bristol1350features

Can You Escape The Black Death in ‘Bristol 1350’

Crosspost Gaming GeekDad Approved Reviews Tabletop Games

Can’t get enough of pandemics? Take a step back in time to Black Death infected Bristol, England, for some back-stabbing fun trying to escape the city. Arsenic and leeches as remedies? Take two and hold on for the cart ride of your life.

What Is Bristol 1350?

Bristol 1350 is a dice-rolling deduction game for up to 9 players, ages 13 and up. It usually takes about 20 to 40 minutes to play. It is a very interesting mix of social deduction, cooperative teamwork, and making sure you win at any cost. Bristol 1350 is designed by Travis Hancock and published by Facade Games. The illustrations are by Sarah Keele and graphic design by Holly Hancock.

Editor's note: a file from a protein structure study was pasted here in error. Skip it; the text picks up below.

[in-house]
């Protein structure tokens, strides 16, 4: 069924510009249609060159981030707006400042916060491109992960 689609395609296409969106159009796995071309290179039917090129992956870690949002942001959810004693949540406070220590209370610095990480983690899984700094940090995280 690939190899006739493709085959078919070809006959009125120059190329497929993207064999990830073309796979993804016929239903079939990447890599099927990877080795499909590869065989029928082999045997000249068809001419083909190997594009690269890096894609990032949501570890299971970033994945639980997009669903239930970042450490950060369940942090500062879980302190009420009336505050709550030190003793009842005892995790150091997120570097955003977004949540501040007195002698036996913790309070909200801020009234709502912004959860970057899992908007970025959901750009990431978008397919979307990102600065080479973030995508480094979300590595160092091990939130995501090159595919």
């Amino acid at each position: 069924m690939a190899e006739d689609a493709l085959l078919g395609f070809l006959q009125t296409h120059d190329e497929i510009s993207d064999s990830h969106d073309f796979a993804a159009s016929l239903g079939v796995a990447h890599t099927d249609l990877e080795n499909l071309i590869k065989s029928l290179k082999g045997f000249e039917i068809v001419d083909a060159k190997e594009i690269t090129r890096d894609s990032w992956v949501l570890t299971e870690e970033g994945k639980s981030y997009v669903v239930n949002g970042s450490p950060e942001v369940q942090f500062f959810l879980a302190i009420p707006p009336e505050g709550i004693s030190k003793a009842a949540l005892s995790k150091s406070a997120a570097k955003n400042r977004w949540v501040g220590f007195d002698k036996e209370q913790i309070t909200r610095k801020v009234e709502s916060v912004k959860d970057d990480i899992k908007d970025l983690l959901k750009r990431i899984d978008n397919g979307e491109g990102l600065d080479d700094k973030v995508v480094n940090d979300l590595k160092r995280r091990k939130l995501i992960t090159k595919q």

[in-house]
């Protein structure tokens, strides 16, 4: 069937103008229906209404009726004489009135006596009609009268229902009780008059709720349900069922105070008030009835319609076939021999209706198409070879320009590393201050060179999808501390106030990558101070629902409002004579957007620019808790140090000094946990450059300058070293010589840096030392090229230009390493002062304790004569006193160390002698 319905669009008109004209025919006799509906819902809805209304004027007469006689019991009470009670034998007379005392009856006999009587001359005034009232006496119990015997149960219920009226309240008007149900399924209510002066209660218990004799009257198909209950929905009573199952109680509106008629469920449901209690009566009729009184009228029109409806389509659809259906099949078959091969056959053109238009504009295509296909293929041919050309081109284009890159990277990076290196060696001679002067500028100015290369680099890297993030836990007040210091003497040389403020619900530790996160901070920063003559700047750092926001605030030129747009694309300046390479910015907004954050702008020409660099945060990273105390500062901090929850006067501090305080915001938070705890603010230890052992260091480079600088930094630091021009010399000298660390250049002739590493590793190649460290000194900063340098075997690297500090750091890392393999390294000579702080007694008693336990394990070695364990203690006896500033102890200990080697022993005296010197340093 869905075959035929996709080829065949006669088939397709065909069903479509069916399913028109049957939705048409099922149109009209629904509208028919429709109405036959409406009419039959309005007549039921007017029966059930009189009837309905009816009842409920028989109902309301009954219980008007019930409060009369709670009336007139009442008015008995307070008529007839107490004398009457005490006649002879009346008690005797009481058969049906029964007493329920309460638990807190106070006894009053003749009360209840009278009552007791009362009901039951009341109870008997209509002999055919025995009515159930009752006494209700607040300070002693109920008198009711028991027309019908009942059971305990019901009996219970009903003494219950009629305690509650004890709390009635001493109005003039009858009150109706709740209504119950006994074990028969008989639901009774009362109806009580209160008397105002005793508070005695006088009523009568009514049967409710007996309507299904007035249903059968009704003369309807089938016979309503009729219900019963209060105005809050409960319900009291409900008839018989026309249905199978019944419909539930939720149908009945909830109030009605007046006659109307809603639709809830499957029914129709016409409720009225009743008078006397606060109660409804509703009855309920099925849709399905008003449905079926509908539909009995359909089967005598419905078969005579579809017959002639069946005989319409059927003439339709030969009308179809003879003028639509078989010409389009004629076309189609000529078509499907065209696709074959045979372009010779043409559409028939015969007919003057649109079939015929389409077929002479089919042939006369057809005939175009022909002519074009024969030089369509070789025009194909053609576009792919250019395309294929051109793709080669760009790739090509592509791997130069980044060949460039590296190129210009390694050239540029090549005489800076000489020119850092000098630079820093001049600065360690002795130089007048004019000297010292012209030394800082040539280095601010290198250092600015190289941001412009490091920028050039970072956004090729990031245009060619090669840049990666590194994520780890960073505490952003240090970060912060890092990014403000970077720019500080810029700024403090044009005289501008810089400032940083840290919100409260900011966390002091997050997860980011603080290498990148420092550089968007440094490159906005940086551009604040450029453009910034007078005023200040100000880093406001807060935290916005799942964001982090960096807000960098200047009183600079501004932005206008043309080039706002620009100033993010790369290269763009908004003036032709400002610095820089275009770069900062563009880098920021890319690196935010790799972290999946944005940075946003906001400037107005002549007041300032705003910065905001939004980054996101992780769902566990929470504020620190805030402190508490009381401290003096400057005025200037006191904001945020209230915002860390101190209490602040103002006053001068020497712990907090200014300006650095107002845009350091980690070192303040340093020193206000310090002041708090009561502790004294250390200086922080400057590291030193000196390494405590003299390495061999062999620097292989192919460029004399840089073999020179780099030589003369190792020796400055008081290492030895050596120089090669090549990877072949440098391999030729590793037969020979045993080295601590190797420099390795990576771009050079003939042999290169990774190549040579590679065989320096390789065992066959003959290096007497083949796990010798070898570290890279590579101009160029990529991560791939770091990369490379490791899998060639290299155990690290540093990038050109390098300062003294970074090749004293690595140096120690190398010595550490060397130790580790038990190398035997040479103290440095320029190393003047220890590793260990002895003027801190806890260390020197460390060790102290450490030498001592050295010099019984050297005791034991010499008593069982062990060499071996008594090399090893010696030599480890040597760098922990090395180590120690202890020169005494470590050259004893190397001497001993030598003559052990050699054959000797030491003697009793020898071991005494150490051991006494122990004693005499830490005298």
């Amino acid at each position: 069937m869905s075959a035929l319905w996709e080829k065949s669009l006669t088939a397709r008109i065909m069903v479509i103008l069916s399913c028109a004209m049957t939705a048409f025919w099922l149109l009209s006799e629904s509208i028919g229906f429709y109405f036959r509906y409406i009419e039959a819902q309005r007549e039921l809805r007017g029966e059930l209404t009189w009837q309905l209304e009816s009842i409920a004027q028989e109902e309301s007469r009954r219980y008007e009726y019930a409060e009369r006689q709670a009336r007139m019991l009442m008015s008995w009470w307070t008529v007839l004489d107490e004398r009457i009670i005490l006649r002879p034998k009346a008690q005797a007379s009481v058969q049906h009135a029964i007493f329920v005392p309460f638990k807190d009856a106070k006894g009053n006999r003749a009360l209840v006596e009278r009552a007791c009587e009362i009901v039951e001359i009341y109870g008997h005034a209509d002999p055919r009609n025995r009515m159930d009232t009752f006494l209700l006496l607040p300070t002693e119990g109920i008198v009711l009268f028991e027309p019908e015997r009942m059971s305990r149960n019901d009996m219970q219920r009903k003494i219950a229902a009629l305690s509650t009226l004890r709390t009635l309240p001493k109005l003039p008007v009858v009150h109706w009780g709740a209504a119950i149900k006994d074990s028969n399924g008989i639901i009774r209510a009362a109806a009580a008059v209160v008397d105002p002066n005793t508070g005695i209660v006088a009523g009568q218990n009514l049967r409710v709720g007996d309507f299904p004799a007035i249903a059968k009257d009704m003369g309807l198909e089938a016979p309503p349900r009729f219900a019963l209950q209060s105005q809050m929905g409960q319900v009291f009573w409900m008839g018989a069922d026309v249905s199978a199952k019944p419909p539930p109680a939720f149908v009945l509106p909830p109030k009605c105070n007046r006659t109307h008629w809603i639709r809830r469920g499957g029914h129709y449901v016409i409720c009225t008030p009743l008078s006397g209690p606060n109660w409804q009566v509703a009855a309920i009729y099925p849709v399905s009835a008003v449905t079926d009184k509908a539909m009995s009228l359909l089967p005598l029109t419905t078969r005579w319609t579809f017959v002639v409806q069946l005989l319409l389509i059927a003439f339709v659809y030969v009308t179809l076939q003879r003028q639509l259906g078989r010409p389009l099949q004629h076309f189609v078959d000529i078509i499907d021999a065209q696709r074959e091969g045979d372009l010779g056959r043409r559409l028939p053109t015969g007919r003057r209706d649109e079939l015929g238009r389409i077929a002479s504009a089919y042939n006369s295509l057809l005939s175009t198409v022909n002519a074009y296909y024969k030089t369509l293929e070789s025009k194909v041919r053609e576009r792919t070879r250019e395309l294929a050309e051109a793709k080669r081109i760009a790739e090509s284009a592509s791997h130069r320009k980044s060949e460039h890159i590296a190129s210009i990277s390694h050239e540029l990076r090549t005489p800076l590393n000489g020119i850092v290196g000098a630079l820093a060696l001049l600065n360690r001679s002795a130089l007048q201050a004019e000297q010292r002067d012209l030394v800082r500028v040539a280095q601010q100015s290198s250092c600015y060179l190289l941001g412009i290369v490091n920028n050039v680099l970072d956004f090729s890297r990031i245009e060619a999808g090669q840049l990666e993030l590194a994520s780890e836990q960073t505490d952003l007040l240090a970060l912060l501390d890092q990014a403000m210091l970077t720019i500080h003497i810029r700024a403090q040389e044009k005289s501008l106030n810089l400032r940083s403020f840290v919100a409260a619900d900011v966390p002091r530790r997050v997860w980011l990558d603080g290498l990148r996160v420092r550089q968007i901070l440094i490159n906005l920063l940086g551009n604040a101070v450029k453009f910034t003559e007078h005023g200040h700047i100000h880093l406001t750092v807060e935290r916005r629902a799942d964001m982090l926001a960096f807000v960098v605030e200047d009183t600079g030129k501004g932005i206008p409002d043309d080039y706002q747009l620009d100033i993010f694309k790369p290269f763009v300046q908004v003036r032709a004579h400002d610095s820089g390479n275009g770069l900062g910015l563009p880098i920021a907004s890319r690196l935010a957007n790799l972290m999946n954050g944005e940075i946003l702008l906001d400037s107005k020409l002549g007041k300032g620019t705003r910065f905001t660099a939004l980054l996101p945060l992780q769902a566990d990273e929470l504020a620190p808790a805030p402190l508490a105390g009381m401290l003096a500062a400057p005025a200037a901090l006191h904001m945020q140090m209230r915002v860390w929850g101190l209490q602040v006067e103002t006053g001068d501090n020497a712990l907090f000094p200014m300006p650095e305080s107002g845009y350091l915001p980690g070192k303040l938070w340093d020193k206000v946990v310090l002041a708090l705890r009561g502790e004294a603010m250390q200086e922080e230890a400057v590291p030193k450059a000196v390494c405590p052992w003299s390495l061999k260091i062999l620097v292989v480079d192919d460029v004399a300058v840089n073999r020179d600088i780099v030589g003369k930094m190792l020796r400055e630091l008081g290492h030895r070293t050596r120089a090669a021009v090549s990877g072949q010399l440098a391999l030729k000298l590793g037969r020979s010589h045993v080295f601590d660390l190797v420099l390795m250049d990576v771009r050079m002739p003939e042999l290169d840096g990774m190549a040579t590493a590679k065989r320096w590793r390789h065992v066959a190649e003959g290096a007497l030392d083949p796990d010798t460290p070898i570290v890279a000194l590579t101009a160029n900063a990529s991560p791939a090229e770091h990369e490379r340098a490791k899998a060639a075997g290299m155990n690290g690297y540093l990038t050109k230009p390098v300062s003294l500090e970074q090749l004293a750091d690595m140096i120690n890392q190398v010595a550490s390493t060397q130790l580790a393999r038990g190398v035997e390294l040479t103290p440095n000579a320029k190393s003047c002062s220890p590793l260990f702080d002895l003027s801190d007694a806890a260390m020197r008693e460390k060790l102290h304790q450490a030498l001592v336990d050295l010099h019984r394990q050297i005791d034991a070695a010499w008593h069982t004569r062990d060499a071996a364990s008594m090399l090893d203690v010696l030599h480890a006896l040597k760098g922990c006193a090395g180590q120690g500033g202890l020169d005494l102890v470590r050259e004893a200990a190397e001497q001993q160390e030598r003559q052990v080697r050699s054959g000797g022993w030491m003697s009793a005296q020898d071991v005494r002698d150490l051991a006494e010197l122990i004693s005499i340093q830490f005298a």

The game was introduced via a Kickstarter in May 2020, and it was delivered in March 2021. I bought the deluxe edition of the game from Kickstarter and received the game with the upgraded components and Alms expansion. It is the 4th game in the Dark Cities Series and fits right in thematically with the other games. The overall design of the game is a book, and as such, it would look great on any bookcase.

bristol game box
Bristol 1350 game box, board, and components. Photo: Aaron Spurlock

You can purchase the game at Amazon, or directly from the Facade Games website where the list price is $24.99.

Bristol 1350 Components

Here’s what is included in the box:

  • 1 neoprene game map
  • 9 wooden pawns
  • 3 resin carts
  • 6 custom dice featuring rats and apples
  • 1 drawstring cloth bag
  • 9 character cards
  • 32 symptom cards
  • 27 remedy cards

If you have the Deluxe Edition, it also includes some component upgrades and additional components to play the Alms Expansion:

  • 3 metal carts instead of resin carts
  • 6 metal coins
  • 6 additional cards
  • 3 mini art prints by Sarah Keele